This group aims to coordinate biological and personal data collection to enable future studies into risk prediction and prevention of SCA (working group 2) and resuscitation strategies (working group 3). The group’s focus points are the organisation and expansion of current SCA population cohort studies, the coordination of the development of best practice guidelines for harmonisation of data handling and analysis across Europe, and the coordination of collection and integration of personal health records derived from general practitioners in cohort studies.
Working group 2 – Coordination of research aimed at the prevention of SCA
This group aims to coordinate genome-wide association analysis, identify risk factors, and develop prediction models. The group’s focus points are coordination of the inclusion of European samples in genome-wide association analysis, coordination of the identification of risk factors in multiple cohort studies, and the facilitation of the development of prediction models.
Working group 3 – Identification of procedural variations in SCA treatment andbest practice definition
This group will identify the regional and national differences in emergency response and treatment procedures for out-of-hospital SCA between network members. This is envisioned as a continuously expanding process since the network will keep growing with new members from other countries.
Working group 4 –Capacity building
This group aims to expand the PARQ network through communication and dissemination activities. This will strengthen the interactions between experts in SCA risk prediction and resuscitation science to establish research collaborations in these areas.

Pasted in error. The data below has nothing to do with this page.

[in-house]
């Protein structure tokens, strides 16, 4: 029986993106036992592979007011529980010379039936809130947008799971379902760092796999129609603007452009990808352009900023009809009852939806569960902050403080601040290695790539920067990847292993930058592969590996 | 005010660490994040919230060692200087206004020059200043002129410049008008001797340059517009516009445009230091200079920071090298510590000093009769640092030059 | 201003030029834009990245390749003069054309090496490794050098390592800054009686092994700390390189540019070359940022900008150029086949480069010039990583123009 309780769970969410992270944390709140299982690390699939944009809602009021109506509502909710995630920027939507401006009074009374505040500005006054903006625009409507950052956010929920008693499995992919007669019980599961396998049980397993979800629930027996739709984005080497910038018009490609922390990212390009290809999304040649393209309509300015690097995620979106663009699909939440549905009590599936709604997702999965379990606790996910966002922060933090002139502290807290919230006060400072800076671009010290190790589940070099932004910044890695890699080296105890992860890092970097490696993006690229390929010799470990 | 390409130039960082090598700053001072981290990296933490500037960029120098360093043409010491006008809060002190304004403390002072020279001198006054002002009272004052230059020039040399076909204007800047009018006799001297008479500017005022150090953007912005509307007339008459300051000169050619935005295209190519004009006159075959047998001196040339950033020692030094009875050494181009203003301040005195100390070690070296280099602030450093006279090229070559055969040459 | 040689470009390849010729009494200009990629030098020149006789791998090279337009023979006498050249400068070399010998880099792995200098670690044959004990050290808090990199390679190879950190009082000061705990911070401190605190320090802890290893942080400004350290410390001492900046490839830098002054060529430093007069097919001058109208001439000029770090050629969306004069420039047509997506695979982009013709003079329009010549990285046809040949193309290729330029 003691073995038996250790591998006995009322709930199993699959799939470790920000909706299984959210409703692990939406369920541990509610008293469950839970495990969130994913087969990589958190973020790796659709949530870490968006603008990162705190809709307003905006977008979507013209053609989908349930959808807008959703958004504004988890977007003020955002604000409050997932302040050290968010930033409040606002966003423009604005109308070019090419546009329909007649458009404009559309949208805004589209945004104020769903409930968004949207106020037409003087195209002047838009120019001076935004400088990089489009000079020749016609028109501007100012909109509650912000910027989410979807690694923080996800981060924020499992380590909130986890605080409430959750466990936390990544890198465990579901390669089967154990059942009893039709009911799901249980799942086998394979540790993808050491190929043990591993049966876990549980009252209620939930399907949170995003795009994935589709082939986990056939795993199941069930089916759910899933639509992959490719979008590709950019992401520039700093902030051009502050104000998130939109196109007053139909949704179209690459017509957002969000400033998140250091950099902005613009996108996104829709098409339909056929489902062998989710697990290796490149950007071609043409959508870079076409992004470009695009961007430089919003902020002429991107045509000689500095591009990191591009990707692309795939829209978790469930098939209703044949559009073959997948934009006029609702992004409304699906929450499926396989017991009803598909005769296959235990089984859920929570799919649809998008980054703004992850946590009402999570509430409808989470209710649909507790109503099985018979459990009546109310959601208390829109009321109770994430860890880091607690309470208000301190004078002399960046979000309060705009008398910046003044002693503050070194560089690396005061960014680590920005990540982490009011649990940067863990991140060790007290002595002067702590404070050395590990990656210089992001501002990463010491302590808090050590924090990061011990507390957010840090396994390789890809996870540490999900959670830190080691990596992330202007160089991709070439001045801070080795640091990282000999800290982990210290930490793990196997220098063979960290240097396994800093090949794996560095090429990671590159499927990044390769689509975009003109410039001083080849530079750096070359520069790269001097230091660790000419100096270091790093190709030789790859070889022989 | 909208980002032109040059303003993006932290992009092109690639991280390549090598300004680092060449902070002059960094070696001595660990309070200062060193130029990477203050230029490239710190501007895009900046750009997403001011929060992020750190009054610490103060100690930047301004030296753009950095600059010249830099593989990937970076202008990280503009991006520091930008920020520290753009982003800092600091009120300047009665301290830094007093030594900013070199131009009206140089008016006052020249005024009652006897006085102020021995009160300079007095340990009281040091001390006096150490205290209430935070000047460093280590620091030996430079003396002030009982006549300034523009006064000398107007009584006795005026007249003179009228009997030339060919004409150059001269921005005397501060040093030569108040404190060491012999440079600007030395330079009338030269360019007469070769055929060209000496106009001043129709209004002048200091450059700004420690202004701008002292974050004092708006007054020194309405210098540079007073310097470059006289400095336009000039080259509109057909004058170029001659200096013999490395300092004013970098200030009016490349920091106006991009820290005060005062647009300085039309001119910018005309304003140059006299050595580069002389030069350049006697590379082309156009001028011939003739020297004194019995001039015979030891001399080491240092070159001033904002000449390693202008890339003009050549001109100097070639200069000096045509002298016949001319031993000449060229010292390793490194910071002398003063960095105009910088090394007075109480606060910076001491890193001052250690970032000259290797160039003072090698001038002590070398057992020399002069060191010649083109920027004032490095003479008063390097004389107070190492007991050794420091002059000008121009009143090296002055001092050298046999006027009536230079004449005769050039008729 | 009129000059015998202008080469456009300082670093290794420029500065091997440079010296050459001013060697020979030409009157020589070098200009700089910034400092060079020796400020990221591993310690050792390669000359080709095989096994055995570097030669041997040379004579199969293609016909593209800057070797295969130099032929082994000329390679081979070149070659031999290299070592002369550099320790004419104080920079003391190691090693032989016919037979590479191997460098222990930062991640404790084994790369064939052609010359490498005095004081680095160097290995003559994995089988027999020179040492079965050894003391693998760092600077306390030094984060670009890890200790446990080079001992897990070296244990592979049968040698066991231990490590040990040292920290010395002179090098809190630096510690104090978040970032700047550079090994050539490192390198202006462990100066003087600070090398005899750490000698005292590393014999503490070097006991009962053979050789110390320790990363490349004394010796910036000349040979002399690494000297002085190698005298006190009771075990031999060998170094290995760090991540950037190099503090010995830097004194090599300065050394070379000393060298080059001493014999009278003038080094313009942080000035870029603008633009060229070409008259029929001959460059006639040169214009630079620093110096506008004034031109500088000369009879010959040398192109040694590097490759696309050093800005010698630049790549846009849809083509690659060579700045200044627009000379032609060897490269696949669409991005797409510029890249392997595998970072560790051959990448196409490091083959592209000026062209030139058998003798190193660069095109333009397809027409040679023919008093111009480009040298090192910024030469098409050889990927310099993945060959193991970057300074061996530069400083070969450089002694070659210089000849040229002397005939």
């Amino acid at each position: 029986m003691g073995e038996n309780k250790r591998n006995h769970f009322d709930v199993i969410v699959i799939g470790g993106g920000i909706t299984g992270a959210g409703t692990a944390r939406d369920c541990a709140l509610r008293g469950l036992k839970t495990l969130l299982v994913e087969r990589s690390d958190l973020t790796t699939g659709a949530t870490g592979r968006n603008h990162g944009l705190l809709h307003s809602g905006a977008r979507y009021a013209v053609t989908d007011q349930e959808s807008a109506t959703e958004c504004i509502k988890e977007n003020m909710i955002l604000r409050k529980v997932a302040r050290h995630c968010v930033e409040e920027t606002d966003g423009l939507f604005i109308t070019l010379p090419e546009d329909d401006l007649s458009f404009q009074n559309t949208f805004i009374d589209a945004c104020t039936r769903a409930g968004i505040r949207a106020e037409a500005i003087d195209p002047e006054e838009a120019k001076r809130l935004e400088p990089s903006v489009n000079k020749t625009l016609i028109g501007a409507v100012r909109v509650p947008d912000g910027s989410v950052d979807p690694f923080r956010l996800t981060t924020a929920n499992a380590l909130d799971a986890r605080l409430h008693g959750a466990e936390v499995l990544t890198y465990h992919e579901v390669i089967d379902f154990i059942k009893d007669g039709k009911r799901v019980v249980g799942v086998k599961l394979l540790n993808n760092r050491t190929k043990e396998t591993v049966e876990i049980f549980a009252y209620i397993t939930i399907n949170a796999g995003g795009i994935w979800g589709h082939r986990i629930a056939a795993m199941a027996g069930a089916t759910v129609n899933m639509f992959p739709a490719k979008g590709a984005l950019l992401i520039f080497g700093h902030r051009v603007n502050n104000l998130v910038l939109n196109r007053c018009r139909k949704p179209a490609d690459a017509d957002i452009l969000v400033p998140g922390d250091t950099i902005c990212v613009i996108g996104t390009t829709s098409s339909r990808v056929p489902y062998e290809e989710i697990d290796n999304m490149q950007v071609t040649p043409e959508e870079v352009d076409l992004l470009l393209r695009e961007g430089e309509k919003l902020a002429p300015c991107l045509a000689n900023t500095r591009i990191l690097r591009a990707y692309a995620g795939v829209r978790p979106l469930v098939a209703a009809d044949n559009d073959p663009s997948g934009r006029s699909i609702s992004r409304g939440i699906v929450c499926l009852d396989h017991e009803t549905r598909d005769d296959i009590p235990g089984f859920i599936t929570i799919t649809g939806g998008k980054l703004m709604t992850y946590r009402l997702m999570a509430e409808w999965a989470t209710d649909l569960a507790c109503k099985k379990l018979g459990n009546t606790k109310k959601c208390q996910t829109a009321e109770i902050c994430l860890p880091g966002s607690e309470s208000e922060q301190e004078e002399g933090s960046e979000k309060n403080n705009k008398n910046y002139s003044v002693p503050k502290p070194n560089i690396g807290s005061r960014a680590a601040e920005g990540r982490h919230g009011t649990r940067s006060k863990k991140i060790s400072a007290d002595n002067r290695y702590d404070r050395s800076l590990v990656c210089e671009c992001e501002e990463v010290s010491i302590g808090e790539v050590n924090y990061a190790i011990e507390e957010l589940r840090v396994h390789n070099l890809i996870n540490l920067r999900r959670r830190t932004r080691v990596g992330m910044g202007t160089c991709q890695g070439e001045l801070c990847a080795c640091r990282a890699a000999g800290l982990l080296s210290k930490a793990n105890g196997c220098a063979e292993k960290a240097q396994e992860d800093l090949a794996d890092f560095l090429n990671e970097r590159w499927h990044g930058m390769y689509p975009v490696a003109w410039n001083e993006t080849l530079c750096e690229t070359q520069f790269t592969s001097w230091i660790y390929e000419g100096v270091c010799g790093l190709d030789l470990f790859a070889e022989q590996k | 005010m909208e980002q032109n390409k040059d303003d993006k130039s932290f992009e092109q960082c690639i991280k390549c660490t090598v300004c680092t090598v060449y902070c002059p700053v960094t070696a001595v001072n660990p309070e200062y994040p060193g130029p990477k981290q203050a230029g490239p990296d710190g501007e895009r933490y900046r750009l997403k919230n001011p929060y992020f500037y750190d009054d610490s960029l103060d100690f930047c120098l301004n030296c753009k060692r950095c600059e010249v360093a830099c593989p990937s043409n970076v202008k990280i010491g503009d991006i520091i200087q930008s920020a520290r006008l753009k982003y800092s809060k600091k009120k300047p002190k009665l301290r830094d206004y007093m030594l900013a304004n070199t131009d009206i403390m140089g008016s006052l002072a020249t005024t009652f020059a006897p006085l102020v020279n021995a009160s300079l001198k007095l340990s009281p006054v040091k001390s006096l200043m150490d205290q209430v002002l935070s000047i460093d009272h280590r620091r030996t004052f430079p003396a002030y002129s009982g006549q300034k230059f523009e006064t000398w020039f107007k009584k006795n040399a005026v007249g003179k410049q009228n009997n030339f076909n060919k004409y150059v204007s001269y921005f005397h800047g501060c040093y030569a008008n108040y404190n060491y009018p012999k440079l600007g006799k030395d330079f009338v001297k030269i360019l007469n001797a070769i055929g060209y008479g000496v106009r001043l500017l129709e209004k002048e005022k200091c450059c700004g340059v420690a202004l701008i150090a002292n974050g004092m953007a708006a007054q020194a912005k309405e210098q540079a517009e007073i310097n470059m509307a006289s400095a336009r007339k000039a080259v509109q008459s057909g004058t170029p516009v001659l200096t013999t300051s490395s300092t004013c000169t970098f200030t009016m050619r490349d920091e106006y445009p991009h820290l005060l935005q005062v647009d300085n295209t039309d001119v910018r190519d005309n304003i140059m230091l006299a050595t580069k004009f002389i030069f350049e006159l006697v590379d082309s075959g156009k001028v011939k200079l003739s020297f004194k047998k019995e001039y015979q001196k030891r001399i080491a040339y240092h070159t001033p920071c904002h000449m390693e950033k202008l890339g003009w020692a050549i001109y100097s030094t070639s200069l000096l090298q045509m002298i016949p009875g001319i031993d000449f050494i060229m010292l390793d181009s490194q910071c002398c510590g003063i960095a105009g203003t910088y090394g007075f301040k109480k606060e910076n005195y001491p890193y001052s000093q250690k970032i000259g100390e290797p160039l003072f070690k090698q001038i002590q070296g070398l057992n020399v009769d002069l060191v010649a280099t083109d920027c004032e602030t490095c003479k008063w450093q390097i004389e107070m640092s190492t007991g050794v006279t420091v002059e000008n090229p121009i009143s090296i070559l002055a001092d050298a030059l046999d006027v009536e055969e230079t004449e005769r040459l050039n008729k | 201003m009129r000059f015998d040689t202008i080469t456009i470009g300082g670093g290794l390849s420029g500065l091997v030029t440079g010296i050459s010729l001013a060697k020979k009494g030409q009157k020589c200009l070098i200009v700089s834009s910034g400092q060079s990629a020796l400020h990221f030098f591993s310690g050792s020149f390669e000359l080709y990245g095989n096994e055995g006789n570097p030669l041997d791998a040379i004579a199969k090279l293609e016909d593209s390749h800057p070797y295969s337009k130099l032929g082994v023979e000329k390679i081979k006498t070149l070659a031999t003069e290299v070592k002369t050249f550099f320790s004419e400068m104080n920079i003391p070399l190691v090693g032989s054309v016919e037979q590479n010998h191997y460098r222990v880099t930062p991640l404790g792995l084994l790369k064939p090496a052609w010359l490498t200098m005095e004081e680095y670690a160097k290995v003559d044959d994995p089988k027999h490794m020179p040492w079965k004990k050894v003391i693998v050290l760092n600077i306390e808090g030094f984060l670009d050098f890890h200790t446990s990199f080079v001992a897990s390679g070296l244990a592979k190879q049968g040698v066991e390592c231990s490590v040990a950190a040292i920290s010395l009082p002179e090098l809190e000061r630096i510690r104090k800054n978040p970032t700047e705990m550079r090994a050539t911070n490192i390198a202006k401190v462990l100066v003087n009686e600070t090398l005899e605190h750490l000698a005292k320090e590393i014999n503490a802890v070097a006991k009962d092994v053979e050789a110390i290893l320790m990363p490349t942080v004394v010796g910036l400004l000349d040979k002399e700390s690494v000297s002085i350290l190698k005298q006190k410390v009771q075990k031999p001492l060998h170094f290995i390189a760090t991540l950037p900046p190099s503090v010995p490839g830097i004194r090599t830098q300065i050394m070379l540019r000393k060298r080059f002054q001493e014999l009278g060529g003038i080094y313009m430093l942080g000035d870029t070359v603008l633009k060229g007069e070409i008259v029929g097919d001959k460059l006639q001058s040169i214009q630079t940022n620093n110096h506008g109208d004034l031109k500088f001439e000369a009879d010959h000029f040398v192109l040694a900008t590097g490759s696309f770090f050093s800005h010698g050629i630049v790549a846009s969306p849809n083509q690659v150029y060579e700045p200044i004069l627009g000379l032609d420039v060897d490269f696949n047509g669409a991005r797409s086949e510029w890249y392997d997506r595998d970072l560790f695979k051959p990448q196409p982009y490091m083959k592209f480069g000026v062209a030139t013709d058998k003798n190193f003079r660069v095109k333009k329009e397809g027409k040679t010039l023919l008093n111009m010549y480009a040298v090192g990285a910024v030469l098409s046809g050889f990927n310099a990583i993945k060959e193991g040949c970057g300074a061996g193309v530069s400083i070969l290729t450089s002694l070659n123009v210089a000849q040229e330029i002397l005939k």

SCA remains a general health problem because of our present inability to predict its occurrence and recognise vulnerable individuals. Moreover, chances of surviving an SCA event remain low because most SCA cases occur in the community, where life-saving treatment often arrives too late. To solve these complexities, the collection of large datasets in a harmonised fashion and the collaboration of various care providers, researchers and other stakeholders are needed. The PARQ project aims to strengthen such harmonisation and collaboration across various countries in Europe.
Blom, M.T., Oving, I., Berdowski, J., van Valkengoed, I.G.M., Bardai, A. and Tan, H.L. (2019) ‘Women have lower chances than men to be resuscitated and survive out-of-hospital cardiac arrest’, European Heart Journal, 40(47), pp. 3824–3834. doi: 10.1093/eurheartj/ehz297.
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PARQ aims to create a network of researchers across Europe whose overall aim is to reduce the societal burden of sudden cardiac arrest (SCA). To reach this aim, PARQ will conduct studies that focus on two dimensions: (1) prevention of SCA through the discovery of its inherited, acquired, and environmental causes, and their interaction, and improved recognition of individuals at risk; and (2) improvement of survival chances after SCA through the development and implementation of resuscitation treatments in the community.
At present, the PARQ consortium consists of partners from 17 COST countries across Europe: Belgium, Denmark, France, Germany, Greece, Ireland, Italy, Luxembourg, Malta, The Netherlands, North Macedonia, Norway, Romania, Slovakia, Spain, Sweden and Turkey.
Hanno L. Tan, MD, PhD (Coordinator)
Department of Clinical and
Amsterdam University Medical Center
University of Amsterdam
Meibergdreef 9, 1105 AZ, Amsterdam,
This project is supported by COST (European Cooperation in Science and Technology) under grant agreement No. CA19137.